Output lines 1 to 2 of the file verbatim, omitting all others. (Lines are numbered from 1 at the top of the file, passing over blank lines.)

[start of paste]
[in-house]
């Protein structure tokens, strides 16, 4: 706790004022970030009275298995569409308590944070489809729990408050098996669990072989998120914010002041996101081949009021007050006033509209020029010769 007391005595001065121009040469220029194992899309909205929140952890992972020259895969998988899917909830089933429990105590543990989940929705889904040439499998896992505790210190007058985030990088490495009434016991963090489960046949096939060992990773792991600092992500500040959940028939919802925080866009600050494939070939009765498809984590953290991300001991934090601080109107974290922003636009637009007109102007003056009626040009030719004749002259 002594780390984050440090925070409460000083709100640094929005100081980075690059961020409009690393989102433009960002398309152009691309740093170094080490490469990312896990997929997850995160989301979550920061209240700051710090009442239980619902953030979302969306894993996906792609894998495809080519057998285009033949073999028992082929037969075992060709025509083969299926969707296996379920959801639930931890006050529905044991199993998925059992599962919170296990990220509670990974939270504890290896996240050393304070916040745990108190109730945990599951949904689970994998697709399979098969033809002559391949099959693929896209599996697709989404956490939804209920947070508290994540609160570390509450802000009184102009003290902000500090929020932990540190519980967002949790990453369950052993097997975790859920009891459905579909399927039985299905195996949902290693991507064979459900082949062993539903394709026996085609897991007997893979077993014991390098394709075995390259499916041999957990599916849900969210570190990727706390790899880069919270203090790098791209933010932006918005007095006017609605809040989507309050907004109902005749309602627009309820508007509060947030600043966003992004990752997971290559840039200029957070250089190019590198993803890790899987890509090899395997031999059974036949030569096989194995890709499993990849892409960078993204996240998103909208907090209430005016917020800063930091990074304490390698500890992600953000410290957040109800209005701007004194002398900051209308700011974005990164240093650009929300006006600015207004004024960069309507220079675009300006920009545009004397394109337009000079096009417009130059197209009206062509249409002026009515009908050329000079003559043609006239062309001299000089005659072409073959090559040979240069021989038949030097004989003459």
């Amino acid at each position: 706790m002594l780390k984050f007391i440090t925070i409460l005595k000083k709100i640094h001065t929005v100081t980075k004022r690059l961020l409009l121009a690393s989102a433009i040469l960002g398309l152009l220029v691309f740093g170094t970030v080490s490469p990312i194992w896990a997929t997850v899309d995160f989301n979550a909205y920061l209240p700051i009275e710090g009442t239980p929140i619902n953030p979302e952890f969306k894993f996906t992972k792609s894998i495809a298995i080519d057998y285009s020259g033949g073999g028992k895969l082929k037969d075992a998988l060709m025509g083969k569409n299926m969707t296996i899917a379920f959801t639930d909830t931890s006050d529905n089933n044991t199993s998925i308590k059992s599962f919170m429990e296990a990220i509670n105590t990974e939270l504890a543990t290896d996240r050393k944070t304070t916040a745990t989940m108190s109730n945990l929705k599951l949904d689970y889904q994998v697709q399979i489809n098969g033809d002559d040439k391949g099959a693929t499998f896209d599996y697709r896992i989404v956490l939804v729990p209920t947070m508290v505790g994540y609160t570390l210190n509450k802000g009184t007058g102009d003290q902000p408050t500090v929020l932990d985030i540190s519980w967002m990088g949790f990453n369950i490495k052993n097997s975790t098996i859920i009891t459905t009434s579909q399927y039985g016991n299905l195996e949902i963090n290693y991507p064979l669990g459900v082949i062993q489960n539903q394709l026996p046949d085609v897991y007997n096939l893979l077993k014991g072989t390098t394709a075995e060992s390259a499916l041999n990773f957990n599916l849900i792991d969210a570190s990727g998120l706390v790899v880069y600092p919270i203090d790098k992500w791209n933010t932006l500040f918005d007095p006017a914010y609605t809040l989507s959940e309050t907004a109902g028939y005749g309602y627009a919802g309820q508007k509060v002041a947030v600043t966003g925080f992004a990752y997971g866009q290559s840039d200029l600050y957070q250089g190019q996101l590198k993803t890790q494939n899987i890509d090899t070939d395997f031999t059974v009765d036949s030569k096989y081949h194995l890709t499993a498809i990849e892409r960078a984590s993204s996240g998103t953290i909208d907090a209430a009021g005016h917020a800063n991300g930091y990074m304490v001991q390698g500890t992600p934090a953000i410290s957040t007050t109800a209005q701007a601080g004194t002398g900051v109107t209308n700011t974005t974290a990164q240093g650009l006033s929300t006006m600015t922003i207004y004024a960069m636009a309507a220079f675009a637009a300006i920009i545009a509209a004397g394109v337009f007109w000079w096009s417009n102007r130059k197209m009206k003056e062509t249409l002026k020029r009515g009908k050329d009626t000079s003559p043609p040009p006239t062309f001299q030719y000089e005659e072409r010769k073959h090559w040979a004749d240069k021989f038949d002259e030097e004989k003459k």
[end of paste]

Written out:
[in-house]
């Protein structure tokens, strides 16, 4: 706790004022970030009275298995569409308590944070489809729990408050098996669990072989998120914010002041996101081949009021007050006033509209020029010769 007391005595001065121009040469220029194992899309909205929140952890992972020259895969998988899917909830089933429990105590543990989940929705889904040439499998896992505790210190007058985030990088490495009434016991963090489960046949096939060992990773792991600092992500500040959940028939919802925080866009600050494939070939009765498809984590953290991300001991934090601080109107974290922003636009637009007109102007003056009626040009030719004749002259 002594780390984050440090925070409460000083709100640094929005100081980075690059961020409009690393989102433009960002398309152009691309740093170094080490490469990312896990997929997850995160989301979550920061209240700051710090009442239980619902953030979302969306894993996906792609894998495809080519057998285009033949073999028992082929037969075992060709025509083969299926969707296996379920959801639930931890006050529905044991199993998925059992599962919170296990990220509670990974939270504890290896996240050393304070916040745990108190109730945990599951949904689970994998697709399979098969033809002559391949099959693929896209599996697709989404956490939804209920947070508290994540609160570390509450802000009184102009003290902000500090929020932990540190519980967002949790990453369950052993097997975790859920009891459905579909399927039985299905195996949902290693991507064979459900082949062993539903394709026996085609897991007997893979077993014991390098394709075995390259499916041999957990599916849900969210570190990727706390790899880069919270203090790098791209933010932006918005007095006017609605809040989507309050907004109902005749309602627009309820508007509060947030600043966003992004990752997971290559840039200029957070250089190019590198993803890790899987890509090899395997031999059974036949030569096989194995890709499993990849892409960078993204996240998103909208907090209430005016917020800063930091990074304490390698500890992600953000410290957040109800209005701007004194002398900051209308700011974005990164240093650009929300006006600015207004004024960069309507220079675009300006920009545009004397394109337009000079096009417009130059197209009206062509249409002026009515009908050329000079003559043609006239062309001299000089005659072409073959090559040979240069021989038949030097004989003459």